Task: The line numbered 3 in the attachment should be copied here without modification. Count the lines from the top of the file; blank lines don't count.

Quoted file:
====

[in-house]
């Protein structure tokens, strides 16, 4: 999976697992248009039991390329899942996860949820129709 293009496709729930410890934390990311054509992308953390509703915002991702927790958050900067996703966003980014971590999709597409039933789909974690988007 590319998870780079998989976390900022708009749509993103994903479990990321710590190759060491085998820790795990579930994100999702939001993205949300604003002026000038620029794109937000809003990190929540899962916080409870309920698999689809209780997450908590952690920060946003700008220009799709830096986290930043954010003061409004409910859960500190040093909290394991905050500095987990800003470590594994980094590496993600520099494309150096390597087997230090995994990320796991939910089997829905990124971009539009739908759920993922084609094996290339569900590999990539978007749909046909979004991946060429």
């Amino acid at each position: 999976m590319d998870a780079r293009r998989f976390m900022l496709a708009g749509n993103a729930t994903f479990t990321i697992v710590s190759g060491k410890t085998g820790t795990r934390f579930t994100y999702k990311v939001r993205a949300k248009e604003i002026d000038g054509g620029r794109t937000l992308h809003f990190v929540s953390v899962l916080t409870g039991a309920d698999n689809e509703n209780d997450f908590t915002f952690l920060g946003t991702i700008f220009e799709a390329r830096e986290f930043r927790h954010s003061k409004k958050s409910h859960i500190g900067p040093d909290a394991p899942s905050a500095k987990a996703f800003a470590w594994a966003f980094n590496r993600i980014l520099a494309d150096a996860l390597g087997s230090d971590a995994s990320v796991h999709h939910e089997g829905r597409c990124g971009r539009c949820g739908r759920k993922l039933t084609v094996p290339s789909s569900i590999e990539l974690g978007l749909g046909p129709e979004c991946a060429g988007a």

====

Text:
């Amino acid at each position: 999976m590319d998870a780079r293009r998989f976390m900022l496709a708009g749509n993103a729930t994903f479990t990321i697992v710590s190759g060491k410890t085998g820790t795990r934390f579930t994100y999702k990311v939001r993205a949300k248009e604003i002026d000038g054509g620029r794109t937000l992308h809003f990190v929540s953390v899962l916080t409870g039991a309920d698999n689809e509703n209780d997450f908590t915002f952690l920060g946003t991702i700008f220009e799709a390329r830096e986290f930043r927790h954010s003061k409004k958050s409910h859960i500190g900067p040093d909290a394991p899942s905050a500095k987990a996703f800003a470590w594994a966003f980094n590496r993600i980014l520099a494309d150096a996860l390597g087997s230090d971590a995994s990320v796991h999709h939910e089997g829905r597409c990124g971009r539009c949820g739908r759920k993922l039933t084609v094996p290339s789909s569900i590999e990539l974690g978007l749909g046909p129709e979004c991946a060429g988007a």